Scientists from the Max Planck Institute for Light Science (MPL) and the Max-Planck-Zentrum für Physik und Medizin (MPZPM) in Erlangen present a major step forward in the characterization of nanoparticles. They used a special microscopy method based on interferometry to outperform existing instruments. A possible application of this technique may be the identification of diseases.
Nanoparticles are everywhere. They are found in our body in the form of protein aggregates, lipid vesicles or viruses. They end up in our drinking water as impurities. They are in the air we breathe as pollutants. At the same time, many drugs are based on nanoparticle delivery, including vaccines that have recently been given to us. In connection with pandemics, the rapid tests used for the detection of SARS-Cov-2 are also based on nanoparticles. The red line, which we monitor daily, contains myriads of gold nanoparticles coated with antibodies against proteins that signal infection.
Technically, something is called a nanoparticle when its size (diameter) is less than one micrometer. Micrometer-sized objects can still be measured in a normal microscope, but much smaller particles, say less than 0.2 micrometers, become extremely difficult to measure or characterize. Interestingly, this is also the size range of viruses, which can get as small as 0.02 micrometers.
Over the years, scientists and engineers have developed a number of instruments to characterize nanoparticles. Ideally, one wants to measure their concentration, evaluate their size and particle size distribution, and determine their substance. A high-end example is an electron microscope. But this technology has many shortcomings. It’s very large and expensive, and the studies take too long because the samples have to be carefully prepared and put under vacuum. And even then, it remains difficult to determine the substance of the particles that we see under an electron microscope.
A fast, reliable, lightweight and portable device that can be used in the doctor’s office or in the field would have a huge impact. A few optical instruments on the market offer such solutions, but their resolution and precision have been insufficient to examine smaller nanoparticles, for example much smaller than 0.1 micrometer (or in other words 100 nm).
A group of researchers from the Max Planck Institute for Light Science and the Max-Planck-Zentrum für Physik und Medizin have now invented a new device that offers a big step forward in the characterization of nanoparticles. The method is called iNTA, short for Interferometric Nanoparticle Tracking Analysis. Their results are published in the May issue of Natural methods.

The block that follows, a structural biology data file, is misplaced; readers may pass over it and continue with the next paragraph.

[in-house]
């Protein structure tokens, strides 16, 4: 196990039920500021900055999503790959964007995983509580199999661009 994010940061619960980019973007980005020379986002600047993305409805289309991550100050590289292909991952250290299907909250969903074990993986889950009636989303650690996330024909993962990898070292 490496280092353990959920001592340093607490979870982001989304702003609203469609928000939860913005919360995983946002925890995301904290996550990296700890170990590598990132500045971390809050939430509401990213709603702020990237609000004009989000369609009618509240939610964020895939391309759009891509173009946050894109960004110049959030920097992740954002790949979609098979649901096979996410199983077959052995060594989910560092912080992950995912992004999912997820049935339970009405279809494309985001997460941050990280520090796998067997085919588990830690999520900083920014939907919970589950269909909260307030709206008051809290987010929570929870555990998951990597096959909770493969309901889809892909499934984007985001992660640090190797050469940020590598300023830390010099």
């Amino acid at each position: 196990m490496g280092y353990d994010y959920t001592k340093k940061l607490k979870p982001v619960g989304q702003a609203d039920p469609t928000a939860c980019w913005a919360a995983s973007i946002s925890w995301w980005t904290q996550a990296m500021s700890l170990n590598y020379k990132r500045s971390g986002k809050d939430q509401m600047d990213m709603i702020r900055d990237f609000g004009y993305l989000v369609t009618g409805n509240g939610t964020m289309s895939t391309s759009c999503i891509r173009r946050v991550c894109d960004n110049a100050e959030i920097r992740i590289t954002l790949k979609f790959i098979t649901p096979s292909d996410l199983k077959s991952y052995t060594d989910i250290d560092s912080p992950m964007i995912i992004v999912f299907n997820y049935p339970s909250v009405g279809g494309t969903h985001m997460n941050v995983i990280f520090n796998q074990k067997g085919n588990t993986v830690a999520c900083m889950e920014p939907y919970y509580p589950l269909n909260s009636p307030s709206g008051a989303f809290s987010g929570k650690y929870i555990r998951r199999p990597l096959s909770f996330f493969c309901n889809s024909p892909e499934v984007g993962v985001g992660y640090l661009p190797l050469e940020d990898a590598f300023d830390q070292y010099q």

The method is based on the interferometric detection of light scattered by individual nanoparticles traveling through a liquid. In such a medium, the thermal energy perpetually moves the particles in random directions. It turns out that the space a particle explores in a given time is correlated to its size. In other words, small particles move “faster” and cover a greater volume than large particles. The equation that describes this phenomenon, the Stokes-Einstein relationship, dates back to the turn of the last century and has since been used in many applications. In a nutshell, if we could follow a nanoparticle and collect statistics on its jerky trajectory, we could deduce its size. So the challenge is to record very fast movies of tiny moving particles.
MPL scientists have developed a special microscopy method over the past two decades known as interferometric scattering microscopy (iSCAT). This technique is extremely sensitive in the detection of nanoparticles. By applying iSCAT to the nanoparticle scattering problem, the MPL group realized that they could outperform existing instruments on the market. The new technology has a particular advantage in deciphering mixtures of nanoparticles of different sizes and of different materials.
The applications of the new method are multiple. A particularly interesting line of applications concerns the nanometric-sized vehicles which are secreted by the cells, the so-called extracellular vesicles. These consist of a lipid shell, much like a nano soap bubble. But the shell and the internal liquid also contain proteins, which tell us about the origin of the vesicles, that is, from which organ or cellular process. When the amount of protein and/or the size of the vesicles deviate from the normal range, the person may be sick. Therefore, it is very important to find ways to characterize extracellular vesicles.
MPL and MPZPM researchers are currently working on the development of a benchtop system to allow scientists around the world to benefit from the advantages of iNTA.
Track the movement of a single nanoparticle
Vahid Sandoghdar, Precision analysis of the size and refractive index of weakly scattering nanoparticles in polydispersions, Natural methods (2022). DOI: 10.1038/s41592-022-01460-z. www.nature.com/articles/s41592-022-01460-z
Max Planck Institute for Light Science
A new method to explore the nano-world (2022, May 9)
retrieved 9 May 2022
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